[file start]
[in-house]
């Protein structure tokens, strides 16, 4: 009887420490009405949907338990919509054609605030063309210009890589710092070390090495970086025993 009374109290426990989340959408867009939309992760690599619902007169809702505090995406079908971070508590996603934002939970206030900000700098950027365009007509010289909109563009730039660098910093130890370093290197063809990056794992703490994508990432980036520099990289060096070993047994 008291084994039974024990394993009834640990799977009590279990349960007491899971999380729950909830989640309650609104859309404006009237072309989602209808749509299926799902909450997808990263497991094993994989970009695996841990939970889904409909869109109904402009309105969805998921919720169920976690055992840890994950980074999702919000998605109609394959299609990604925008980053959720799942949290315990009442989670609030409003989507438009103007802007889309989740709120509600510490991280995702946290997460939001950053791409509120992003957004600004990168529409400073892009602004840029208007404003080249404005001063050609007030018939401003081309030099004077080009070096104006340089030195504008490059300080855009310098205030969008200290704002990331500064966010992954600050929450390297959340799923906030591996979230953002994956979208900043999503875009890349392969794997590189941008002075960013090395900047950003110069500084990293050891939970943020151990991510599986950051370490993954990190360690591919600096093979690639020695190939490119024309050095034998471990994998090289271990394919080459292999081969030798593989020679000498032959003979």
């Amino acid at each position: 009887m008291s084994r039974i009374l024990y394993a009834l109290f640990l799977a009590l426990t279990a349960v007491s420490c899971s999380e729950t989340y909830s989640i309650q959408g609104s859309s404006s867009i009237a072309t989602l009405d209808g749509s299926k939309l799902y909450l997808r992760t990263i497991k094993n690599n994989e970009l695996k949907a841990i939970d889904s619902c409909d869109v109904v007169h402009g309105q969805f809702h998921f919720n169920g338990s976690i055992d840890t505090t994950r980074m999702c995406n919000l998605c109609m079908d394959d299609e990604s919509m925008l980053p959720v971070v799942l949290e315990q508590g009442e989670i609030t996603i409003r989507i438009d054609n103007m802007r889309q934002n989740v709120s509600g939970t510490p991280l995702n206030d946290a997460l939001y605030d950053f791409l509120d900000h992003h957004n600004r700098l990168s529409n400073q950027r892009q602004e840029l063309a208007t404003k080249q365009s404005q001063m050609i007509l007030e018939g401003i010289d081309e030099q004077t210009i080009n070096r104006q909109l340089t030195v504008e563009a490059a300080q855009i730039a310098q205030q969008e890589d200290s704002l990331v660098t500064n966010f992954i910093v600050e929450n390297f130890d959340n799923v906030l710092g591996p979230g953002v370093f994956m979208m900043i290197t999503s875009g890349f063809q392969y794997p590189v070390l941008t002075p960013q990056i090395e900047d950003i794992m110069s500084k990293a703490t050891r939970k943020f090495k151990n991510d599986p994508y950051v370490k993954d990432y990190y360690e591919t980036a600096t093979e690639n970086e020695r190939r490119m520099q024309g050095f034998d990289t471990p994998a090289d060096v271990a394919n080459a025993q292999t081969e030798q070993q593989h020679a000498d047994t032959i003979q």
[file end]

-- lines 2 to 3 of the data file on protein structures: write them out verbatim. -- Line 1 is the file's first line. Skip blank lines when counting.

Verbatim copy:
């Protein structure tokens, strides 16, 4: 009887420490009405949907338990919509054609605030063309210009890589710092070390090495970086025993 009374109290426990989340959408867009939309992760690599619902007169809702505090995406079908971070508590996603934002939970206030900000700098950027365009007509010289909109563009730039660098910093130890370093290197063809990056794992703490994508990432980036520099990289060096070993047994 008291084994039974024990394993009834640990799977009590279990349960007491899971999380729950909830989640309650609104859309404006009237072309989602209808749509299926799902909450997808990263497991094993994989970009695996841990939970889904409909869109109904402009309105969805998921919720169920976690055992840890994950980074999702919000998605109609394959299609990604925008980053959720799942949290315990009442989670609030409003989507438009103007802007889309989740709120509600510490991280995702946290997460939001950053791409509120992003957004600004990168529409400073892009602004840029208007404003080249404005001063050609007030018939401003081309030099004077080009070096104006340089030195504008490059300080855009310098205030969008200290704002990331500064966010992954600050929450390297959340799923906030591996979230953002994956979208900043999503875009890349392969794997590189941008002075960013090395900047950003110069500084990293050891939970943020151990991510599986950051370490993954990190360690591919600096093979690639020695190939490119024309050095034998471990994998090289271990394919080459292999081969030798593989020679000498032959003979």
């Amino acid at each position: 009887m008291s084994r039974i009374l024990y394993a009834l109290f640990l799977a009590l426990t279990a349960v007491s420490c899971s999380e729950t989340y909830s989640i309650q959408g609104s859309s404006s867009i009237a072309t989602l009405d209808g749509s299926k939309l799902y909450l997808r992760t990263i497991k094993n690599n994989e970009l695996k949907a841990i939970d889904s619902c409909d869109v109904v007169h402009g309105q969805f809702h998921f919720n169920g338990s976690i055992d840890t505090t994950r980074m999702c995406n919000l998605c109609m079908d394959d299609e990604s919509m925008l980053p959720v971070v799942l949290e315990q508590g009442e989670i609030t996603i409003r989507i438009d054609n103007m802007r889309q934002n989740v709120s509600g939970t510490p991280l995702n206030d946290a997460l939001y605030d950053f791409l509120d900000h992003h957004n600004r700098l990168s529409n400073q950027r892009q602004e840029l063309a208007t404003k080249q365009s404005q001063m050609i007509l007030e018939g401003i010289d081309e030099q004077t210009i080009n070096r104006q909109l340089t030195v504008e563009a490059a300080q855009i730039a310098q205030q969008e890589d200290s704002l990331v660098t500064n966010f992954i910093v600050e929450n390297f130890d959340n799923v906030l710092g591996p979230g953002v370093f994956m979208m900043i290197t999503s875009g890349f063809q392969y794997p590189v070390l941008t002075p960013q990056i090395e900047d950003i794992m110069s500084k990293a703490t050891r939970k943020f090495k151990n991510d599986p994508y950051v370490k993954d990432y990190y360690e591919t980036a600096t093979e690639n970086e020695r190939r490119m520099q024309g050095f034998d990289t471990p994998a090289d060096v271990a394919n080459a025993q292999t081969e030798q070993q593989h020679a000498d047994t032959i003979q």